A Rising Tide Lifts All Boats

Folks that publish on line are always just an article or two away from being made to look like a fool.

I made my first common stock investment in 1971–I wasn’t old enough to even sign the legal papers at the brokerage firm-had to have mom do it-she hadn’t owned a stock in her life.  It was a big purchase $50 (I thought $50 bucks was big back then).

I have read and studied on a non stop basis since that time–that is 47 years ago.

I learned quite a few years ago that I wasn’t a great investor when it came to common stocks-lots of buying high and selling low–a common issue with most individual investors.

12 years ago we started to dabble in income securities–primarily baby bonds and preferred stocks.  We liked them.  At that time it was not difficult to garner a solid 8% or so with little risk to capital.  Why would I buy common stocks when I could get 8% on a preferred or baby bond?  Sure the SP500 had an average 9.8% return over the last 100 years, but we would be absolutely thrilled with a 8% return year end and year out.

With that we quit buying common stocks–sure once in a while we lose our mind and buy something, but it isn’t very often.

In 2008 we wrote our first article on Seeking Alpha.  This was 2 years after we started publishing the 1st “Yield Hunter” website in 2006.  Talk about a crude site–that was before Google Docs and other tools were available.

Somewhere around 2009 or 2010 via email Brad Thomas and I had some communication and shortly thereafter we had a few phone conversations.  To make a long story short he wanted to partner on Seeking Alpha and other places.  He had been blown out of the real estate business during the recession and I think that he was looking for a new career.  I had a very active real estate appraisal business and I had no intention of trying to start a new career (in particular at my age–56 then).  My intention of running my little website was to learn and help other newbies learn.  There was no way that I was going to try to pass myself off as an expert–I was learning from lots of folks about income investing–after all these years I know quite a bit-BUT THE LEARNING FROM OTHERS NEVER STOPS!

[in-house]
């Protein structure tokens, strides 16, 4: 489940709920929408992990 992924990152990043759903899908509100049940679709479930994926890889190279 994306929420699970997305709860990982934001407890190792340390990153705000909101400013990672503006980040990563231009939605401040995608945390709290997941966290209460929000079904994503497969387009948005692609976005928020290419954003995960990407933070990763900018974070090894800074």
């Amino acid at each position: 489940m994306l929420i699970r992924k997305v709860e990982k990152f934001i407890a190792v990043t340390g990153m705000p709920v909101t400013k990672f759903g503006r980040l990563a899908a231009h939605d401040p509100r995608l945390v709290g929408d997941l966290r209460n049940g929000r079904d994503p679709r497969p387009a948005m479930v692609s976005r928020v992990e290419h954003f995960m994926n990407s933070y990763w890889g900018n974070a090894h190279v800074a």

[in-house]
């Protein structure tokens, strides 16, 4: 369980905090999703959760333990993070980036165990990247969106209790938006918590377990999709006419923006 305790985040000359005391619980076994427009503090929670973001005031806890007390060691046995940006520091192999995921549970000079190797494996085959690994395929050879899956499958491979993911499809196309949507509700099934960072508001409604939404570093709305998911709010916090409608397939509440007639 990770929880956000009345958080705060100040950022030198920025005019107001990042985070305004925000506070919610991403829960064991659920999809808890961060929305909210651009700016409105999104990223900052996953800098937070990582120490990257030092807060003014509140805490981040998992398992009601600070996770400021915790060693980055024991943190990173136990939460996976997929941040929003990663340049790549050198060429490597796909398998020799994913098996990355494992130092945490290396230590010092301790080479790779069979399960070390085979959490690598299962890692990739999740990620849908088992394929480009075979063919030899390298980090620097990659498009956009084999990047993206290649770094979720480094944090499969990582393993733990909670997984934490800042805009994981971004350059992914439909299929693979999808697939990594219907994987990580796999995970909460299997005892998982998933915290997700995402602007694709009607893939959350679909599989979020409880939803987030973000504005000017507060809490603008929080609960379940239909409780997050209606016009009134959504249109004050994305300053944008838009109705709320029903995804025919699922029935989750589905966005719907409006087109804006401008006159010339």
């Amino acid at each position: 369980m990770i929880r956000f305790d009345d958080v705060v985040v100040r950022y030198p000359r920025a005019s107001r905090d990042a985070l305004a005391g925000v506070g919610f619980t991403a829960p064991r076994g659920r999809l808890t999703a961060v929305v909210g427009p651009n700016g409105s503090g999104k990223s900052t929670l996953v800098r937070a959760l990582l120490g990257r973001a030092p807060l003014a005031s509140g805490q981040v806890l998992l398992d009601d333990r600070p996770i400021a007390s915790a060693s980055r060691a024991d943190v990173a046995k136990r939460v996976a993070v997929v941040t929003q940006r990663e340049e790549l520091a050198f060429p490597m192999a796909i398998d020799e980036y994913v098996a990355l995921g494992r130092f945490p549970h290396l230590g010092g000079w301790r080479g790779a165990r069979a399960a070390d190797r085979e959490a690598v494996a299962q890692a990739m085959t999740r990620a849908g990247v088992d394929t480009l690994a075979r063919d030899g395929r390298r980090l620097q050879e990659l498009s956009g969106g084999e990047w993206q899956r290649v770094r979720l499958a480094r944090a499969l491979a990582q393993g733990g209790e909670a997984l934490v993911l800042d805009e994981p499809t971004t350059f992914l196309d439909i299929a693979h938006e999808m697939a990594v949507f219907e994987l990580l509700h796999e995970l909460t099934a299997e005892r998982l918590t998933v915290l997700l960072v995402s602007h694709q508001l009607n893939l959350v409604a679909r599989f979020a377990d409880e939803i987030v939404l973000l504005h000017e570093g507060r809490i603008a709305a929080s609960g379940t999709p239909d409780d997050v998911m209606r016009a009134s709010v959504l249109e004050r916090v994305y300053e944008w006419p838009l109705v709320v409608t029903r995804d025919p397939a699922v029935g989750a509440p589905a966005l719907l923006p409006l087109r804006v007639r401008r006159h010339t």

A Rising tide lifts all boats.  For quite a few years REITs went up and up.  If you owned a REIT–any REIT, you made money.  If you wrote about REITs you were a hero.  Readers bowed to you at the alter of Seeking Alpha.  You launched lots of subscription websites with costs of up to $200/month.  You wrote for Forbes, you announced yourself as a publisher and share holder in themaven and continually attacked those with differing opinions.

Most of all you determined that everyone else was stupid and know nothings.  Markets didn’t understand REITs, forget that those you called a SWAN were now down 20, 30 or 50% and you refused to acknowledge that ‘the market’ knew anything.

Arrogance of publishers is deadly–IF WE EVER ACT LIKE WE KNOW IT ALL PLEASE LET US KNOW OTHERWISE.  We don’t!! We plan to learn all we can from readers, reader comments and income security forums all around the web.  Almost 65 and still learning.